then spun around to face me.
    “Jackson … hey,” Blake said. “How are you feeling today? Still good?”
    “You know…” I eyed the tree stump, staring at the bullet holes. “I’m not too bad of a shot myself if you’re looking for some help. They wouldn’t let me handle much else besides a gun in Tempest.”
    “Is that right, Rambo?” Holly said.
    My eyebrows lifted up, sensing a challenge. “Yeah, that’s right.”
    “Talk is cheap, Agent Meyer.” She slapped the gun into my palm and stepped out of the way.
    “How are we doing on bullets? Are we going to run out?”
    “We’ve got plenty of bullets. I’m not sure how, but your dad has a very generous supply, though it doesn’t appear that we’ll be putting them to any real use anytime soon, other than this pissing contest that I will most definitely win,” Holly taunted.
    I laughed under my breath, knowing I was actually pretty damn good at this. But when I took my stance and held the gun out, there was an unmistakable tremble in my left hand.
    Holly reached out and set her hand on top of the gun. “Don’t. It’s too risky. If you miss—”
    “Yeah. I’m not stupid.” I let out an angry breath and handed the gun back to her. “Guess I know who’s getting picked last for the next mission.”
    Holly rolled her eyes. “Come on, your brain practically exploded. Give it some time. I’m sure that screwed with your nervous system or something.”
    Blake frowned. “Maybe it’s the medication?”
    “It’s weird,” I said, looking at Blake and then Holly. “Because I feel better than ever, more observant. Like my aim should be better, but my hands aren’t on the same page as my head.”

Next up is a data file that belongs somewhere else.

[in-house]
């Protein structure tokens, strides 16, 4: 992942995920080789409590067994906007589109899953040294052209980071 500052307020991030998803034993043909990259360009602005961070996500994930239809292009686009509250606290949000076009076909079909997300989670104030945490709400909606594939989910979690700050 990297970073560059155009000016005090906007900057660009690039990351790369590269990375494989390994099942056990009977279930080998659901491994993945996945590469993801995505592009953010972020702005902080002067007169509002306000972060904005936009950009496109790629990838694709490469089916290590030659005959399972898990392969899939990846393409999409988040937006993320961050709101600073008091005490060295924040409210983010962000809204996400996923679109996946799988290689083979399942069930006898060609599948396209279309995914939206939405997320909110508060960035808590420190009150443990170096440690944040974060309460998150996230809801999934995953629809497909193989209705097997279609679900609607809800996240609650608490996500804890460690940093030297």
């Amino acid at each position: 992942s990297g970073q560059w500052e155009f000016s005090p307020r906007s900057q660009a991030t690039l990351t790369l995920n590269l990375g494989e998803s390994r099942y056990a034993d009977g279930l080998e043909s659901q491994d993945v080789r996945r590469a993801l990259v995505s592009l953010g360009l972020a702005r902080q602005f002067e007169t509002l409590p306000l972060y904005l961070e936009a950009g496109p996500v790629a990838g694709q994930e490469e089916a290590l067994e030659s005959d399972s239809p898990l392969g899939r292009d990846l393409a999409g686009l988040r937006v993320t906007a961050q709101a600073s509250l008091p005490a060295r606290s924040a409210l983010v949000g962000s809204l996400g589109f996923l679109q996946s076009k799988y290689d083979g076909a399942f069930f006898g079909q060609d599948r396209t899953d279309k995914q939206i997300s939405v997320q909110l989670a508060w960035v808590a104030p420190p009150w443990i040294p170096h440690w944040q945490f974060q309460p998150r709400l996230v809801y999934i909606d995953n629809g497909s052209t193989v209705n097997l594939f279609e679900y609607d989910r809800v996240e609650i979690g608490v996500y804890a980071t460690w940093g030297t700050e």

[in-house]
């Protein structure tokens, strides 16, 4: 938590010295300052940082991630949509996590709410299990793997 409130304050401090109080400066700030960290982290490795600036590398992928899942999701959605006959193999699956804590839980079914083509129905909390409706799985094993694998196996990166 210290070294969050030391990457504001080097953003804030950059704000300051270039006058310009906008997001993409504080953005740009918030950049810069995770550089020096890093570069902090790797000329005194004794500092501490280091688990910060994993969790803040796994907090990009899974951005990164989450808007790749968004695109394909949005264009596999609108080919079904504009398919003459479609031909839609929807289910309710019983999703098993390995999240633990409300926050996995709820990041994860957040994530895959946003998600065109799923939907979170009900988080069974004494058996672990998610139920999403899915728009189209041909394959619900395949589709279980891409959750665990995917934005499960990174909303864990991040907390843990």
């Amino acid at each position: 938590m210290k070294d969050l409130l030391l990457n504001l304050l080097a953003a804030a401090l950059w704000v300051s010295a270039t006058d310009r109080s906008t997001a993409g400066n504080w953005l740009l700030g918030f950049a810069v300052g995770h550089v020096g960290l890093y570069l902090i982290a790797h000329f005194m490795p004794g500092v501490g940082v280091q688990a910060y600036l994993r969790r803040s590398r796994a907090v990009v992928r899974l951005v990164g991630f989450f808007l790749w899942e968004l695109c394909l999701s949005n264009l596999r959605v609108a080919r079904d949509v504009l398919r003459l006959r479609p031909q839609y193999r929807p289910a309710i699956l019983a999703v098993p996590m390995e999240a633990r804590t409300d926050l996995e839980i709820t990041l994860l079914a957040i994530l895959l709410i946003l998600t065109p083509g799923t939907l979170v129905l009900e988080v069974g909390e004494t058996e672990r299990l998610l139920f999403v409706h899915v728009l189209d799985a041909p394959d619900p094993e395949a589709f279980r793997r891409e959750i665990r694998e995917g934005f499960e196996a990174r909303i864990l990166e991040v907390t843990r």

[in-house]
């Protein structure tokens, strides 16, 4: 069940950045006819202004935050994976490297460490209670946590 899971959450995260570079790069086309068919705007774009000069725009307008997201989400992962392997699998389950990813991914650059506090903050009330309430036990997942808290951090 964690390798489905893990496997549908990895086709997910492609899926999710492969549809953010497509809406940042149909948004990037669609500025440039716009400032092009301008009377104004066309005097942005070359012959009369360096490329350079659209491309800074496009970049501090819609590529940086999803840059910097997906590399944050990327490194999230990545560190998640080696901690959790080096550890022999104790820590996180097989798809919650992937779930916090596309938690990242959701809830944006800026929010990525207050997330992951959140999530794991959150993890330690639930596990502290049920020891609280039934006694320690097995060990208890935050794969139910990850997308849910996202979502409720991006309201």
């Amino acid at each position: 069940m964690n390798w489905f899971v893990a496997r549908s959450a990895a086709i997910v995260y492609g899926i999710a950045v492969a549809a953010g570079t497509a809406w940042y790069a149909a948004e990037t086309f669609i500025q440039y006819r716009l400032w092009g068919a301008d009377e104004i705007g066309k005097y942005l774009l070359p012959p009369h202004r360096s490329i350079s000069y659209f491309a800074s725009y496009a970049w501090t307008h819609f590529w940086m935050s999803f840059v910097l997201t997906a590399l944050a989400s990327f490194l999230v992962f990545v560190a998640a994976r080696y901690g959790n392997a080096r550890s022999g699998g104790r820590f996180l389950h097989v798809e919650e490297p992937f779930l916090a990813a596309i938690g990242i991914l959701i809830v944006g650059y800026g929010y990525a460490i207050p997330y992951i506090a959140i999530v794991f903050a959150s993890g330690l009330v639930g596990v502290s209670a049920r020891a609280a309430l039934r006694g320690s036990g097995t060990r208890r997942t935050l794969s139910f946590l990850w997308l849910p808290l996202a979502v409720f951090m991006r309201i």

“We should ask Grayson,” Blake said right away, frowning.
    I shrugged. “I’ll ask him later. Actually, I wanted to talk to you about yesterday’s stuff.”
    Blake’s eyebrows lifted. “Right. We should continue that.”
    I glanced at Holly, then back at Blake. “And I think we should let Holly join us.”
    “Why?” Blake said.
    “She’s one of them. I’m guessing you’re going to show me how your roommate went to the dark side and she needs to see who she’s working for.”
    “I’m one of who?” Holly asked. “Care to fill me in?”
    “Eyewall,” Blake said with a defeated sigh.
    I hadn’t really given him much of an option, but I knew this was the right choice. Holly put on a positive face most of the time, but I’m sure she was extremely conflicted given what Dad said last night about us not knowing what kind of hell Eyewall had put her through.
    “Come on,” Blake conceded. “No one’s in the reproduction room right now.”
    Holly and I followed Blake and she hissed in my ear, “Did he just say ‘reproduction room’?”
    I shrugged and kept my eyes on Blake’s back. “I don’t know, maybe it means something else in this year?”
    Let someone else explain that one to Holly.

    AUGUST 3, 2874.
    1987 looked just the same as I remembered from my first and only trip here with Thomas. Now I was here again on my first solo mission. This time I landed a week after my last visit. I ignored the pounding in my heart and the fear rushing through me as I weaved my way across the street, into the hospital, and down the stairs to the lab where Grayson worked alone.
    “Blake! Good to see you again,” he said with a genuine smile. “How long has it been for you?”
    “About six months,” I said as my heart slowed down, relieved to be in a near-empty and silent room.
    “I thought you looked taller. Sixteen now, right?”
    “Yes, that’s right.” My eyes swept over the lab, looking for brewing experiments or anything remotely interesting to make this first solo mission a little more exciting.
    “What brings you to 1987 this time?” Grayson asked.
    I jolted back to reality, remembering I was here for a reason. I reached into my coat pocket and removed the vacuum-packed bag of vitamins, holding them out

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